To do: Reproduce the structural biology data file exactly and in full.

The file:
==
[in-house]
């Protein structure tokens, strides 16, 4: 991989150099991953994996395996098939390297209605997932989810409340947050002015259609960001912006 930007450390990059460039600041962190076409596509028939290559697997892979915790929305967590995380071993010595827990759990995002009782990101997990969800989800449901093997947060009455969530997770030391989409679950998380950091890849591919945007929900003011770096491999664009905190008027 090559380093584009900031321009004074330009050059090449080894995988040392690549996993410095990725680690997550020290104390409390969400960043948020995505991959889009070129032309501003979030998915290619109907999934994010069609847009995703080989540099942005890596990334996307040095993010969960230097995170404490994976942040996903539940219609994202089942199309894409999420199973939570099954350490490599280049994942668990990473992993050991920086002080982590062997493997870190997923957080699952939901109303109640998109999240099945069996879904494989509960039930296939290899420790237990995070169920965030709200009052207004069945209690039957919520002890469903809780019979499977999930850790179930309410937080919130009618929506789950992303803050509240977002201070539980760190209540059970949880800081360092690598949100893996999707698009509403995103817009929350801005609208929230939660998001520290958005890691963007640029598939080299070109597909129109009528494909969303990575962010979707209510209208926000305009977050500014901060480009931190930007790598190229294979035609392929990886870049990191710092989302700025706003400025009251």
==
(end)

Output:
[in-house]
């Protein structure tokens, strides 16, 4: 991989150099991953994996395996098939390297209605997932989810409340947050002015259609960001912006 930007450390990059460039600041962190076409596509028939290559697997892979915790929305967590995380071993010595827990759990995002009782990101997990969800989800449901093997947060009455969530997770030391989409679950998380950091890849591919945007929900003011770096491999664009905190008027 090559380093584009900031321009004074330009050059090449080894995988040392690549996993410095990725680690997550020290104390409390969400960043948020995505991959889009070129032309501003979030998915290619109907999934994010069609847009995703080989540099942005890596990334996307040095993010969960230097995170404490994976942040996903539940219609994202089942199309894409999420199973939570099954350490490599280049994942668990990473992993050991920086002080982590062997493997870190997923957080699952939901109303109640998109999240099945069996879904494989509960039930296939290899420790237990995070169920965030709200009052207004069945209690039957919520002890469903809780019979499977999930850790179930309410937080919130009618929506789950992303803050509240977002201070539980760190209540059970949880800081360092690598949100893996999707698009509403995103817009929350801005609208929230939660998001520290958005890691963007640029598939080299070109597909129109009528494909969303990575962010979707209510209208926000305009977050500014901060480009931190930007790598190229294979035609392929990886870049990191710092989302700025706003400025009251």